Colin Davis's Alistair Miles; both Verdian basses who deliver
the opening with a steadier, more majestic sound. The Angel of
the Agony in Part 2 suits Terfel better and he gives a forthright
account skilfully preparing the way for Gerontius to appear before
Alice Coote as The Angel only appears in the second
part. She follows a distinguished line of singers in this role:
Janet Baker (Barbirolli), Helen Watts (Boult), Yvonne Minton (Britten),
and even some surprises including Anne Sophie von Otter (Colin
Davis). She is fully inside the role and gives us a distinguished
rendition. Listen to the repeated Alleluias, each with its own
inflection. The passage beginning "A presage falls upon thee"
is given with warmth and intensity very much in the Janet Baker
mould. The final farewell has a heartfelt intensity as the soul
is sent on its way. This singer can proudly stand with the greatest
exponents of this role. Janet Baker is a well known quantity in
this and, I believe, has yet to be surpassed. Helen Watts, is
an interesting performer as she is more of a contralto than a
mezzo-soprano giving an unexpected gravitas to some of the music.
However she is tested by some of the high-lying lines.
The contribution of the choirs is important in
any performance of Gerontius and the present line-up certainly
brings its rewards. The use of a youth choir for the semi-chorus
parts brings an interesting contrast of timbre to the main adult
choir. The transitions from one to the other are managed seamlessly.
The only other recording with a young choir for the semi-chorus
is Benjamin Britten's where he uses the Choir of King's College.
There are many places where this contrast produces a magical effect.
In Part 1, the chanting "Noe from the waters in a saving
home" contrasted against the "Amen" from the full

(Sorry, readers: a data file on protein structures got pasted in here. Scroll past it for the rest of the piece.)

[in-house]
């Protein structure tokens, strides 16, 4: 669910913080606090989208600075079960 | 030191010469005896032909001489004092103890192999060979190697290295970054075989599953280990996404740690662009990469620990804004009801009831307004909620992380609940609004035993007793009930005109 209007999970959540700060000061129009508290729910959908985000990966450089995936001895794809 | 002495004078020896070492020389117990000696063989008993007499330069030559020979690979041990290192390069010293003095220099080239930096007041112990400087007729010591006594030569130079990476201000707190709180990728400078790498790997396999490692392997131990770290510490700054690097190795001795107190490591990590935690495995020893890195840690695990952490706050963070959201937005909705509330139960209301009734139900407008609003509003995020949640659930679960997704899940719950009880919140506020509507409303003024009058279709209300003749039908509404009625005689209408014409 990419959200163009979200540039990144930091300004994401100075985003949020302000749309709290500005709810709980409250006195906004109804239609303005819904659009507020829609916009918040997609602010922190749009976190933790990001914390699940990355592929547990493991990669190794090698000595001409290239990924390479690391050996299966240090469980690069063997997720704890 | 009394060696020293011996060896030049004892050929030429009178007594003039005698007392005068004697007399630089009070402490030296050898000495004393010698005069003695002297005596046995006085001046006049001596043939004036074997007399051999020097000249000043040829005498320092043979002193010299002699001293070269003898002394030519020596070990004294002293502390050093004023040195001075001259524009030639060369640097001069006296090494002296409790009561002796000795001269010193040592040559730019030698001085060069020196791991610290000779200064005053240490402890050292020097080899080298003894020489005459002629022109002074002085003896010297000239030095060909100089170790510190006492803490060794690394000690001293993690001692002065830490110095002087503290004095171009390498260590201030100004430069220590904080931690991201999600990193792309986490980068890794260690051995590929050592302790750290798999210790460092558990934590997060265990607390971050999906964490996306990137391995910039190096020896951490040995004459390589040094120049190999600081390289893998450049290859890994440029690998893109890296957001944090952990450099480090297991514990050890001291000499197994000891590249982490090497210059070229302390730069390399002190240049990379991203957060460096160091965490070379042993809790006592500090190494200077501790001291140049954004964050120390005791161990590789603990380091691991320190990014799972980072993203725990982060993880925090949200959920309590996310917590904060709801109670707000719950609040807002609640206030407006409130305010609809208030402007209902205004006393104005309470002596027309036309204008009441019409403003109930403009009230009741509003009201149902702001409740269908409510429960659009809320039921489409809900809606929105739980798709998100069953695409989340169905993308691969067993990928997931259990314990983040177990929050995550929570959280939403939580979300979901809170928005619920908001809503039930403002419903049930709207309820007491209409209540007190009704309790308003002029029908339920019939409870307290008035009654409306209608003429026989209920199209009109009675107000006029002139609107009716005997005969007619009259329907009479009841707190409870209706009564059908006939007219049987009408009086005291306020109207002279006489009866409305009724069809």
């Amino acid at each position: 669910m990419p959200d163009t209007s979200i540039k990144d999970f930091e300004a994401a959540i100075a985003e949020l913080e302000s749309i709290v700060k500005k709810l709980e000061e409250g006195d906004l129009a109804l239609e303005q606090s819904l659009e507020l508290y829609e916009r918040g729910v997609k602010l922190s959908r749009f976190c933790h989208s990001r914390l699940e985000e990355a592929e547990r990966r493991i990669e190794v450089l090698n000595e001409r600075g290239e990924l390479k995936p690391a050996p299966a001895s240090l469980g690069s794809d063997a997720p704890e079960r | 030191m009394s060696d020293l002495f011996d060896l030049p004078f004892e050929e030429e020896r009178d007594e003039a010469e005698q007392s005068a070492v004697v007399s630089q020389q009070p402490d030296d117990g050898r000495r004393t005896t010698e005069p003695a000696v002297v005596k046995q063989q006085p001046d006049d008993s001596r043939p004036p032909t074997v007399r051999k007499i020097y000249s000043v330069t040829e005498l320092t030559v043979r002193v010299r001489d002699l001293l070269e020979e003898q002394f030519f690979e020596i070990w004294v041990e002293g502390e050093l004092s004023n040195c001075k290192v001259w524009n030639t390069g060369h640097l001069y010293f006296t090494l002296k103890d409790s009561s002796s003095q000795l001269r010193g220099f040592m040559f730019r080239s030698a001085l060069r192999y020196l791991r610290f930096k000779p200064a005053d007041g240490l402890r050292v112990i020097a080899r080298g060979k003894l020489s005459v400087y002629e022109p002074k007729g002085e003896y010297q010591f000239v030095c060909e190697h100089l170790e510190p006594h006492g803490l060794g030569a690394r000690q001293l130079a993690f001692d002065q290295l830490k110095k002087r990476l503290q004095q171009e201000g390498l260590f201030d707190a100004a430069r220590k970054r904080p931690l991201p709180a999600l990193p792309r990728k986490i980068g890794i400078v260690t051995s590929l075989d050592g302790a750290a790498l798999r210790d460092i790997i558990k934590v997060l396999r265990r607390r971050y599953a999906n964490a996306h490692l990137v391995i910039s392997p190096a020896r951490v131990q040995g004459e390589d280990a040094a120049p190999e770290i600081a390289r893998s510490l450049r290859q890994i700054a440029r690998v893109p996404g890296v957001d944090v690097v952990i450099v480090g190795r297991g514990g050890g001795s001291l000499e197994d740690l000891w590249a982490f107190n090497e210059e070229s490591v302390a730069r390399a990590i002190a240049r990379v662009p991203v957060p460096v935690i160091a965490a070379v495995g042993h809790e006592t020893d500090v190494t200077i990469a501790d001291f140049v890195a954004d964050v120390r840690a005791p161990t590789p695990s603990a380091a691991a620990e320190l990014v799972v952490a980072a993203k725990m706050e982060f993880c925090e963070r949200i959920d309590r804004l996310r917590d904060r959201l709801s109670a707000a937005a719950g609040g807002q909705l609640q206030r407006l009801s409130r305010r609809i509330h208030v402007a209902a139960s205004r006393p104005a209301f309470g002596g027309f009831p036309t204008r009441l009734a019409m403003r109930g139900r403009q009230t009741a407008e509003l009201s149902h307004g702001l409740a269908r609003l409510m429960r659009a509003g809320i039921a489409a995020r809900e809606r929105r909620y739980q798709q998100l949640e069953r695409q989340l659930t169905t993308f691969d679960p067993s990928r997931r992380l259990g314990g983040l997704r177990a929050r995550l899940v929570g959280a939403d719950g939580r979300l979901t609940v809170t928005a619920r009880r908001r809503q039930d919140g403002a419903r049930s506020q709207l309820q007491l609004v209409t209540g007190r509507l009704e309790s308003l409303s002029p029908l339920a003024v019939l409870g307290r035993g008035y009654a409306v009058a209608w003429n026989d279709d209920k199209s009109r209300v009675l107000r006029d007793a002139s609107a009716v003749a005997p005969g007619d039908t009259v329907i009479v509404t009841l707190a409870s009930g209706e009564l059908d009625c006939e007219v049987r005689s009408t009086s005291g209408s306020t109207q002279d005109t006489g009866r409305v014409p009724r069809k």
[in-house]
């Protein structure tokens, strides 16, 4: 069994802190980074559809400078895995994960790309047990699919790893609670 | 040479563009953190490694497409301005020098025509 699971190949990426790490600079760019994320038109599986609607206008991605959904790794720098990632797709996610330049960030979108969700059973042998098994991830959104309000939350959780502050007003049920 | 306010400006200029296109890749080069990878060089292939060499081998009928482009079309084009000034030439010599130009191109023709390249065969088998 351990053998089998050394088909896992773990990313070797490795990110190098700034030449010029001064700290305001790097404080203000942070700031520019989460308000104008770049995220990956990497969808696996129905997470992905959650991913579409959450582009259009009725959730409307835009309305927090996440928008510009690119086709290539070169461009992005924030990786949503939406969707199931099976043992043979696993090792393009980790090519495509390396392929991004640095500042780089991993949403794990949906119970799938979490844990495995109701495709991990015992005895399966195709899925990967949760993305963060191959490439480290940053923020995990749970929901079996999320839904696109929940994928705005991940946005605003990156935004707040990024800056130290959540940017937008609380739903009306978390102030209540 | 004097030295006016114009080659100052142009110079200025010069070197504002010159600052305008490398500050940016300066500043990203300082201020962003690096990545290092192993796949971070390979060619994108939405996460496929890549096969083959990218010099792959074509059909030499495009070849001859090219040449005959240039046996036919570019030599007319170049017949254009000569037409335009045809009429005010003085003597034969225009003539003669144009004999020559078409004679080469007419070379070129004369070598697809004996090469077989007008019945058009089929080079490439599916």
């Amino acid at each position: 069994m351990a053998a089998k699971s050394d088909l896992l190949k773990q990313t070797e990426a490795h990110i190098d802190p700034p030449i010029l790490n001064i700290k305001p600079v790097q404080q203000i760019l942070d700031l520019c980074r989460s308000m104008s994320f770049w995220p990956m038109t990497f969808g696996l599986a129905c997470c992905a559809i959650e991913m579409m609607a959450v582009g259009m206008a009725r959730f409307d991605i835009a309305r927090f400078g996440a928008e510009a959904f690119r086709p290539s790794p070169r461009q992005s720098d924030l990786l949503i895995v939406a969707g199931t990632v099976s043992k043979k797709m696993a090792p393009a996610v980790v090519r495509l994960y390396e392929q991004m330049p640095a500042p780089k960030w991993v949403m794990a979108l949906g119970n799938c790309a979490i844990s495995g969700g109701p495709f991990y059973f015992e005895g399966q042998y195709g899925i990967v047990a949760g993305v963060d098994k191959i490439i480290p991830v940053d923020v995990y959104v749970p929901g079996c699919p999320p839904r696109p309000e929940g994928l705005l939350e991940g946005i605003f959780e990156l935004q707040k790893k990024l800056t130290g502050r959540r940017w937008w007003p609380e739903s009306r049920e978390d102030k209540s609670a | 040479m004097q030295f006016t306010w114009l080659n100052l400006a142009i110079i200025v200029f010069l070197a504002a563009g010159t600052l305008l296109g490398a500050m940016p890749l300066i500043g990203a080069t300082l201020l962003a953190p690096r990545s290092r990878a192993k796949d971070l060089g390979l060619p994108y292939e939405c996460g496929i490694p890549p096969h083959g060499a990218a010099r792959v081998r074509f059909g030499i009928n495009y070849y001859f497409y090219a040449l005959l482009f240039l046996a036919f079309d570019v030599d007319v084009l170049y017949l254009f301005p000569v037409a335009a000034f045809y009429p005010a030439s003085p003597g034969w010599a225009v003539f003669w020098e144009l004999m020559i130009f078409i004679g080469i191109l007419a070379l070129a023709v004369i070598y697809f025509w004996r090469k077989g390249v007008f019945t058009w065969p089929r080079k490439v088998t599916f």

choir is a magical moment and an inspired piece of writing. Similarly
affecting, toward the end of Part 1, is the passage where the
sopranos and altos sing in octaves to the words "The holy
mount of Zion" - perfectly balanced and in tune. I could
The main Hallé Choir's contribution is nothing
short of magnificent. The way this group project the text and
have mastered the varying styles required to be angels one moment
then demons the next, is thrilling. They can produce the most
exquisite pianissimos and earth-shattering fortissimos in equal
measure and even a real crescendo at the end of the "Praise
to the holiest" section, raising the roof of the Bridgewater
Hall. The soft singing is a delight which does not lose focus,
always a danger for a big choir.
What of Mark Elder's interpretation? Well, he is
carefully observant of all the markings in the score. The dynamics
are scrupulously observed, as are all the small changes in tempo.
As an example listen to the opening of Part 2 . In 26 bars of
music before the entry of the tenor there are 8 tempo changes
and about a dozen dynamic marks or changes. All of them are observed
which gives this passage a luminous quality entirely apt for the
soul's onward journey and the description in Cardinal Newman's
poem. There are numerous examples of the care and attention to
detail taken by the conductor, particularly in the quiet passages.
However, this is not done to the detriment of the overall architecture
of the piece. Elder's vision is achieved by setting these details
into the overall plan, so that like a cathedral, this huge edifice
is hung with a multitude of details which creates a satisfying
The recording is well captured and a myriad details
have been caught by the engineers. The Bridgewater Hall acoustic
gives the sound a natural bloom and the various elements, orchestra,
soloists, and choirs have been well balanced.
The booklet has an informative essay from Michael
Kennedy, information about the performers, and full text.
Does this performance live up to the Elgar tradition
in Manchester? The answer is a emphatically Yes. The baton has
been passed to a new generation of performers who are doing Elgar
proud. This is a fine achievement from all concerned. In spite
of my reservations about Bryn Terfel this performance would be
an asset to any record collection.
see also review
by John Quinn